Easy Chashu Recipe

This is my take on chashu, a much simplier version than my previous sous vide recipe which took 36 hours! This is the method I have had the greatest results with so far out of everything I have tried (I have tried a lot of different methods!) I wanted something that was tender and juicy but did not fall apart, it should still have some texture to it, a bit of bite and chew, otherwise its just mush.

I call it chashu but its not very traditional as it does not use the typical braise in soy, mirin and sake, but just a simple salt brine and a slow cook in the oven. I am not a huge fan of the traditional method, I find braising it in the soy/mirin/sake doesnt really do much except give the outer layer flavour and a dark color. The flavour does not penetrate or season the rest of the meat. With this method the meat gets nicely season right through. I have to tip my hat off to my brother who told me about this method of rolling in foil and the cook temp & times. He has been cooking pork belly and other though cuts of meat for far longer than I have, he knows his stuff!

Its my go to recipe now, I do like to tweak the brine a bit adding different things like start anise, cloves, fruit etc so feel free to play around and add what ever you think would be good with pork.

Ingredients

  • Pork belly, skinned
  • Sea salt
  • Garlic powder
  • Onion powder
  • White pepper

Directions

Equipment:

  • A food grade plastic container or similar
  • Weighting scales
  • Heavy duty aluminum foil

Brining

Place the container on a weighting scales and press the 'Tare' button to set it back to zero.

Place the meat in it and enough water to cover it.

Calculate 5% of the weight and this is the amount of salt you need to add. Remove the meat and add the amount of salt you calculated to the water. Mix it well so it all disolves.

Put the meat back in, cover and set in the fridge for 10 hours.

Wrapping

I dont use the traditional method of trussing the meat with twine, you can if you want but with this method its unneccessary and actually much easier.

Take your meat out of the brine solution and lay it fat side down. Add some white pepper, garlic powder, onion powder and salt to the side facing up. I usually add about 2 tsp of each and rub it all in, its up to you how much you add, you could start with this though.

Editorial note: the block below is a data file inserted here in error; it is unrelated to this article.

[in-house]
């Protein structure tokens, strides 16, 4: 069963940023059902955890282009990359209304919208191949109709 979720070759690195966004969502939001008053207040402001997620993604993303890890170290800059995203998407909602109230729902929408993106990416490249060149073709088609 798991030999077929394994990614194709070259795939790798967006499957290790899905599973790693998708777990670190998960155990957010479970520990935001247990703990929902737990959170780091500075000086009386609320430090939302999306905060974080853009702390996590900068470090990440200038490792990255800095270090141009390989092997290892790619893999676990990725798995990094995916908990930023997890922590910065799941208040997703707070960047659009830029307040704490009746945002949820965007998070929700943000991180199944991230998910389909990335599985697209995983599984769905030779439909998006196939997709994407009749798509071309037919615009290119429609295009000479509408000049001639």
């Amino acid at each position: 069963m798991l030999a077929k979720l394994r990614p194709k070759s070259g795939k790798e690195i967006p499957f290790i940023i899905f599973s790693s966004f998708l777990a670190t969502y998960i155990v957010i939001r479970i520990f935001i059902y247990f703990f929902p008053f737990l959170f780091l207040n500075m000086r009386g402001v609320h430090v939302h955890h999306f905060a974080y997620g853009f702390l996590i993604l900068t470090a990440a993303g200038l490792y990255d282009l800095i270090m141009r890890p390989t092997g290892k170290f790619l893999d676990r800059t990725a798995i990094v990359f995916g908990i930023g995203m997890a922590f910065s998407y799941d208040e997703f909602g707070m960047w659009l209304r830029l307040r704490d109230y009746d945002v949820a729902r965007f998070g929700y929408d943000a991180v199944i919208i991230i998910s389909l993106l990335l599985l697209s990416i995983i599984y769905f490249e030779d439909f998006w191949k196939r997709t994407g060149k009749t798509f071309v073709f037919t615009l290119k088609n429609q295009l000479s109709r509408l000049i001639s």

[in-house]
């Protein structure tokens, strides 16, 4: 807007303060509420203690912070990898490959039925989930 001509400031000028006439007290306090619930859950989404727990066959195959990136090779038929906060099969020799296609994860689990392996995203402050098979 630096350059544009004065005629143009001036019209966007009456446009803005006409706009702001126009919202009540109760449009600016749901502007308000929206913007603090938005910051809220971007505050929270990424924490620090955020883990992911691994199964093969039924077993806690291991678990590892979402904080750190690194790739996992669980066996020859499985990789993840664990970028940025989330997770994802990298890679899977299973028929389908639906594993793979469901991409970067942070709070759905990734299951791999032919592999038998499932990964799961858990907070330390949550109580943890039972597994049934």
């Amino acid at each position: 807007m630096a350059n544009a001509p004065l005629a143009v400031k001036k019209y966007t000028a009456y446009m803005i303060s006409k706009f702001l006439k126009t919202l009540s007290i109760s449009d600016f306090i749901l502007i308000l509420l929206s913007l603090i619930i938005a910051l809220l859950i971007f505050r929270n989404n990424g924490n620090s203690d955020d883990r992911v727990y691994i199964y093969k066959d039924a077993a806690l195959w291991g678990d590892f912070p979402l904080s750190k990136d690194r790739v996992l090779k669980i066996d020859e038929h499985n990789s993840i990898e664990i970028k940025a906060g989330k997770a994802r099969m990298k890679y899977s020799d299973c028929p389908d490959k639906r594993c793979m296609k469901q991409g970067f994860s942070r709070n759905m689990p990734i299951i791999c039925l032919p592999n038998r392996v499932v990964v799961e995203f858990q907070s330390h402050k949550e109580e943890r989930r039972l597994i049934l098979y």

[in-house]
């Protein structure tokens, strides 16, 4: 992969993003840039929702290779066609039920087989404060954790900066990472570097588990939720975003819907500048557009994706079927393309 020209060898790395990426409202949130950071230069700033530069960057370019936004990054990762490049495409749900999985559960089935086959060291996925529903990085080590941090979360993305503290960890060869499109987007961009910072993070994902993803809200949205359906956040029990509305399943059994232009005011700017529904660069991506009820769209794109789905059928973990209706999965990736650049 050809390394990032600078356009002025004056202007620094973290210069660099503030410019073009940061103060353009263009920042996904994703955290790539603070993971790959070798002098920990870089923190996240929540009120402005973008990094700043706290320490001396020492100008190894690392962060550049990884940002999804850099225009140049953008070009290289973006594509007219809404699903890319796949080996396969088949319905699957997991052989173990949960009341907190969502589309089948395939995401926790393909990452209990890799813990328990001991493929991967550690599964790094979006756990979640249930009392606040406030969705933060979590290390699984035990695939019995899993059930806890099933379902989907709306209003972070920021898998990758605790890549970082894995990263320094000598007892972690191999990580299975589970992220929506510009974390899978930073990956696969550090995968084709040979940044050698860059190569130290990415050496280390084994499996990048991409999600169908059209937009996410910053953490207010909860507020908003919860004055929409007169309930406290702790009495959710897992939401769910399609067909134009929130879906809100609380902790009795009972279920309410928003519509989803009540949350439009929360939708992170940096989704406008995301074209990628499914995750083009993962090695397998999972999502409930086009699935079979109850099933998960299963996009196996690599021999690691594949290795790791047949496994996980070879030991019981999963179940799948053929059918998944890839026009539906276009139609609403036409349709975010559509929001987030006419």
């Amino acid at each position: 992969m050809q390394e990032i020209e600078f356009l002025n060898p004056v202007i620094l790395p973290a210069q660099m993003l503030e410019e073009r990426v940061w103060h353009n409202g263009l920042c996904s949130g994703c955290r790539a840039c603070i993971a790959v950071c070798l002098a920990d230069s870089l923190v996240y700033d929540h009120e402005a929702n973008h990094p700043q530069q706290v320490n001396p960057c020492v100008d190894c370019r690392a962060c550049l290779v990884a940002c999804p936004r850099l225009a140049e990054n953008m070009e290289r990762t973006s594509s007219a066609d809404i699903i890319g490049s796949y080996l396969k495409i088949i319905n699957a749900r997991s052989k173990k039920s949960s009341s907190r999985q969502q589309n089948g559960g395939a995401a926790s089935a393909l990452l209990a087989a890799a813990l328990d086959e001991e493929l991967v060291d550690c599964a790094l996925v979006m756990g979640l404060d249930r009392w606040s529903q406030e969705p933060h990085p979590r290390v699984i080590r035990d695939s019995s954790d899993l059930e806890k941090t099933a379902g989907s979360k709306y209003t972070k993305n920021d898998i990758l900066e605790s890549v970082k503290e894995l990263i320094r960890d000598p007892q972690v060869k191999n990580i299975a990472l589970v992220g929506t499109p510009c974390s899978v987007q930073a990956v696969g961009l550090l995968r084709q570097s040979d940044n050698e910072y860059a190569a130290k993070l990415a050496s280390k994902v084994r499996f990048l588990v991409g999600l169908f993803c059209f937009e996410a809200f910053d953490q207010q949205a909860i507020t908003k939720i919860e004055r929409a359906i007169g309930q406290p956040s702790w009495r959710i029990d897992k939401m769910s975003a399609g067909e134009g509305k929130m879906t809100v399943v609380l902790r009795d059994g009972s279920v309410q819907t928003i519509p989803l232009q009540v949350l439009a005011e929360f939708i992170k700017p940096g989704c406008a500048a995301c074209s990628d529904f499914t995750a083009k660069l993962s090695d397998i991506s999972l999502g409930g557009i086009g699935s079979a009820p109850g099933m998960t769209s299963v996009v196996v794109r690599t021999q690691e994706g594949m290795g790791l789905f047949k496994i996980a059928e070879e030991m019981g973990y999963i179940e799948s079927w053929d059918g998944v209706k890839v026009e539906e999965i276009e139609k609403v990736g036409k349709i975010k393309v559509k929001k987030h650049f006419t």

You are ready to roll. Roll up the pork belly into a roll as tight as you can and place it seem side down on some foil.

I usually pull out a long piece of foil, but dont tear it of yet and set the losely roll meat, seam side down at the edge.

Then you need to start rolling the meat into the foil, trying to keep it tucked in and as tight as possible. I do this until its has been wrapped with maybe 5/6 layers of foil. Remember it has to be super tight! It may take a few attempts, but its really important for this to be as tight as possible.

You should have some foil protruding from both sides, you need to fold this down. I use a chopping action with the side of my hand to try keep it as tight as possible to the side of the meat while push out as much air as i can. Once I've done this, i fold the side bits back upwards. You can wrap again with another sheet if you wish to make sure its all sealed in.


Cooking

The easist bit. Just put it in a pre heated oven for 3 hours @ 150c.

When its done, take it out of the oven, dont remove the foil, and let cool to room temp. Then place it in the fridge overnight, still wrapped in foil.

The next day you can remove the foil, scrape of any lumps of gelatin and fat that have solidified around the meat.

You can sear the meat in a very hot pan with some oil, turning it frequently, but the pan MUST be very hot with a good layer of oil before putting the meat it (It will splash a lot!). Its a very quick sear, you do not want the meat in the pan very long or it will heat up internally and continue cooking (drying it out)!

Or my prefered method, sear it with a blow torch.

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